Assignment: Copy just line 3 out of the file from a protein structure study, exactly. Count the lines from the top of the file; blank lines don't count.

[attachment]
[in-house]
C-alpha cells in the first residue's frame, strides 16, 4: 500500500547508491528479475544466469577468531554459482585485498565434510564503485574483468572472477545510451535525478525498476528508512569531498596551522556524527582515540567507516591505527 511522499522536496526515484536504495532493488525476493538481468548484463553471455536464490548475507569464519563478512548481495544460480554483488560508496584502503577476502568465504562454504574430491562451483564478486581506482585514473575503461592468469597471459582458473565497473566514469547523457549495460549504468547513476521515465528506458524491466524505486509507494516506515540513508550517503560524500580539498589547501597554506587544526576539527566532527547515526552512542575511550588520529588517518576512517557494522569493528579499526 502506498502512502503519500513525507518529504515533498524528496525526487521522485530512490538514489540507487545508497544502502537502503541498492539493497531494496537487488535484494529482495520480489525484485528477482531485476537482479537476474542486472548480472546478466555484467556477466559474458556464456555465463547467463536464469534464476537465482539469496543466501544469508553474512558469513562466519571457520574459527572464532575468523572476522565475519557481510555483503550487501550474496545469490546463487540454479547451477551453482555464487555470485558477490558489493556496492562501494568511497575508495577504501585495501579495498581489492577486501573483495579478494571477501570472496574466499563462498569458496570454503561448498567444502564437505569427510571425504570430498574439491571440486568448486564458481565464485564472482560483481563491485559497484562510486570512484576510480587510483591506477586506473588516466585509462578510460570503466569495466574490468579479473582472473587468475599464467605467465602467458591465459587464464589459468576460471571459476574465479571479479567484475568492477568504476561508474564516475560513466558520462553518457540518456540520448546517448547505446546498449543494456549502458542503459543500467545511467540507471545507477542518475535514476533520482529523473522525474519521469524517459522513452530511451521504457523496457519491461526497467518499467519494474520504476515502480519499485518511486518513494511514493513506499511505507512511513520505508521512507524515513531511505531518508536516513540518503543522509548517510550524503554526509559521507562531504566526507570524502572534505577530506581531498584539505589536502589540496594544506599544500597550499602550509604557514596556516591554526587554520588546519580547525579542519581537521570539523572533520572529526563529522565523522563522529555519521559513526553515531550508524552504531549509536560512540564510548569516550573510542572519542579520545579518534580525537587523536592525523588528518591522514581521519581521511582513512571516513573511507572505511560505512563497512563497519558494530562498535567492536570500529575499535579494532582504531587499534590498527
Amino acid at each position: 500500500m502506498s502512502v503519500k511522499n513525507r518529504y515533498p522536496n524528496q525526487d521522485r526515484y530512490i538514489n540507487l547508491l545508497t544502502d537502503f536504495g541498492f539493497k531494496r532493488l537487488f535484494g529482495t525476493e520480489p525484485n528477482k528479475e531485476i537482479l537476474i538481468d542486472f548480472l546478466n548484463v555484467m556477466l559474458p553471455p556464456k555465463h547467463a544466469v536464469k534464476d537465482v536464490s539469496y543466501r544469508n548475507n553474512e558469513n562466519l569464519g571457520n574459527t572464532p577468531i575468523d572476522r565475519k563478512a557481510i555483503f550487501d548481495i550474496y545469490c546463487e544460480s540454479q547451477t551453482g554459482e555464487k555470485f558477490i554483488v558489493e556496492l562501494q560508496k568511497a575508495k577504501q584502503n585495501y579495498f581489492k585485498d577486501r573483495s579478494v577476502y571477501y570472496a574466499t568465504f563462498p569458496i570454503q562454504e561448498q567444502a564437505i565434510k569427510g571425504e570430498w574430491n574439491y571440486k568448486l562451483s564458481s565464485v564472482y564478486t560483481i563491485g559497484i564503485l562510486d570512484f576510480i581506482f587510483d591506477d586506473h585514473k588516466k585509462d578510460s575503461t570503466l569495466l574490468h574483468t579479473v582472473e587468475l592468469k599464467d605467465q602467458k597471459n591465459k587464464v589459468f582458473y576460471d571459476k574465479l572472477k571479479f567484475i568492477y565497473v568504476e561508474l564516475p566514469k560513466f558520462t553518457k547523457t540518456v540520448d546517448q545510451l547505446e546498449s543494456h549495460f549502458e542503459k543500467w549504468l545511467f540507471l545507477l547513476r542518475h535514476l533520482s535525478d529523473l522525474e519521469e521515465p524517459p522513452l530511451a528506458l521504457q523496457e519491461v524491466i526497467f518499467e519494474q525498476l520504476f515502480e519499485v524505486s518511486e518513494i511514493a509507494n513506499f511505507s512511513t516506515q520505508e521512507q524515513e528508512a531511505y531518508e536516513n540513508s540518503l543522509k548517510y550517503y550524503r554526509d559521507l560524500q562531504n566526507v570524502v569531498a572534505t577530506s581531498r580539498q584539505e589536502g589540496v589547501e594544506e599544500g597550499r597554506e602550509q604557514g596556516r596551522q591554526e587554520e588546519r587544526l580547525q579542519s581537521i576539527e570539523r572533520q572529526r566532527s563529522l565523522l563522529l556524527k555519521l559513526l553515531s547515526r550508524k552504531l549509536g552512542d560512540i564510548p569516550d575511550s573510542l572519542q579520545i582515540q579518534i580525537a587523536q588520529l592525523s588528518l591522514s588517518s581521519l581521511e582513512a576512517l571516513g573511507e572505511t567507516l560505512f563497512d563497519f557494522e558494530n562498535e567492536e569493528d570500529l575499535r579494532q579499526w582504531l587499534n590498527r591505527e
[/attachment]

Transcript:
Amino acid at each position: 500500500m502506498s502512502v503519500k511522499n513525507r518529504y515533498p522536496n524528496q525526487d521522485r526515484y530512490i538514489n540507487l547508491l545508497t544502502d537502503f536504495g541498492f539493497k531494496r532493488l537487488f535484494g529482495t525476493e520480489p525484485n528477482k528479475e531485476i537482479l537476474i538481468d542486472f548480472l546478466n548484463v555484467m556477466l559474458p553471455p556464456k555465463h547467463a544466469v536464469k534464476d537465482v536464490s539469496y543466501r544469508n548475507n553474512e558469513n562466519l569464519g571457520n574459527t572464532p577468531i575468523d572476522r565475519k563478512a557481510i555483503f550487501d548481495i550474496y545469490c546463487e544460480s540454479q547451477t551453482g554459482e555464487k555470485f558477490i554483488v558489493e556496492l562501494q560508496k568511497a575508495k577504501q584502503n585495501y579495498f581489492k585485498d577486501r573483495s579478494v577476502y571477501y570472496a574466499t568465504f563462498p569458496i570454503q562454504e561448498q567444502a564437505i565434510k569427510g571425504e570430498w574430491n574439491y571440486k568448486l562451483s564458481s565464485v564472482y564478486t560483481i563491485g559497484i564503485l562510486d570512484f576510480i581506482f587510483d591506477d586506473h585514473k588516466k585509462d578510460s575503461t570503466l569495466l574490468h574483468t579479473v582472473e587468475l592468469k599464467d605467465q602467458k597471459n591465459k587464464v589459468f582458473y576460471d571459476k574465479l572472477k571479479f567484475i568492477y565497473v568504476e561508474l564516475p566514469k560513466f558520462t553518457k547523457t540518456v540520448d546517448q545510451l547505446e546498449s543494456h549495460f549502458e542503459k543500467w549504468l545511467f540507471l545507477l547513476r542518475h535514476l533520482s535525478d529523473l522525474e519521469e521515465p524517459p522513452l530511451a528506458l521504457q523496457e519491461v524491466i526497467f518499467e519494474q525498476l520504476f515502480e519499485v524505486s518511486e518513494i511514493a509507494n513506499f511505507s512511513t516506515q520505508e521512507q524515513e528508512a531511505y531518508e536516513n540513508s540518503l543522509k548517510y550517503y550524503r554526509d559521507l560524500q562531504n566526507v570524502v569531498a572534505t577530506s581531498r580539498q584539505e589536502g589540496v589547501e594544506e599544500g597550499r597554506e602550509q604557514g596556516r596551522q591554526e587554520e588546519r587544526l580547525q579542519s581537521i576539527e570539523r572533520q572529526r566532527s563529522l565523522l563522529l556524527k555519521l559513526l553515531s547515526r550508524k552504531l549509536g552512542d560512540i564510548p569516550d575511550s573510542l572519542q579520545i582515540q579518534i580525537a587523536q588520529l592525523s588528518l591522514s588517518s581521519l581521511e582513512a576512517l571516513g573511507e572505511t567507516l560505512f563497512d563497519f557494522e558494530n562498535e567492536e569493528d570500529l575499535r579494532q579499526w582504531l587499534n590498527r591505527e